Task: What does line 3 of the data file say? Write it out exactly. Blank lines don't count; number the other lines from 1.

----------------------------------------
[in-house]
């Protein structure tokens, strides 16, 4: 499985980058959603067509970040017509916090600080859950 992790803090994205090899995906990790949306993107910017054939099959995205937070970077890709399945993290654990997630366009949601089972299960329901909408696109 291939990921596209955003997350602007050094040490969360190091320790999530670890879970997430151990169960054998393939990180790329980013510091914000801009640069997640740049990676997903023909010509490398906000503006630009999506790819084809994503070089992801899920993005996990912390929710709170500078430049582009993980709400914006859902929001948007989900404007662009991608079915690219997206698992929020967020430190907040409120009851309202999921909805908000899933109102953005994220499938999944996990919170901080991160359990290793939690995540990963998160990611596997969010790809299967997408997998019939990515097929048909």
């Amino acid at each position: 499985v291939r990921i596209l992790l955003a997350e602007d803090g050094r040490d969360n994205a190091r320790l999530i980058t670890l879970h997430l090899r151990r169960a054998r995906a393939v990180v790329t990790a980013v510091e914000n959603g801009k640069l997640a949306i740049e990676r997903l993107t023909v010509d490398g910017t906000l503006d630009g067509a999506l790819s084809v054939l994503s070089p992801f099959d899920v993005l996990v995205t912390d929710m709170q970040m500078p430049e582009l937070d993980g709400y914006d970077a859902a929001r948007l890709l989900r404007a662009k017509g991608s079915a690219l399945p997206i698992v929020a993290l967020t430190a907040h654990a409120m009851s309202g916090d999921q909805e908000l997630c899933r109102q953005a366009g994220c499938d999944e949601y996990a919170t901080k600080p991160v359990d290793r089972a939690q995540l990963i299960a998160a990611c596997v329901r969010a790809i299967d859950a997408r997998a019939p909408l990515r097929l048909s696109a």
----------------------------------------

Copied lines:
């Amino acid at each position: 499985v291939r990921i596209l992790l955003a997350e602007d803090g050094r040490d969360n994205a190091r320790l999530i980058t670890l879970h997430l090899r151990r169960a054998r995906a393939v990180v790329t990790a980013v510091e914000n959603g801009k640069l997640a949306i740049e990676r997903l993107t023909v010509d490398g910017t906000l503006d630009g067509a999506l790819s084809v054939l994503s070089p992801f099959d899920v993005l996990v995205t912390d929710m709170q970040m500078p430049e582009l937070d993980g709400y914006d970077a859902a929001r948007l890709l989900r404007a662009k017509g991608s079915a690219l399945p997206i698992v929020a993290l967020t430190a907040h654990a409120m009851s309202g916090d999921q909805e908000l997630c899933r109102q953005a366009g994220c499938d999944e949601y996990a919170t901080k600080p991160v359990d290793r089972a939690q995540l990963i299960a998160a990611c596997v329901r969010a790809i299967d859950a997408r997998a019939p909408l990515r097929l048909s696109a």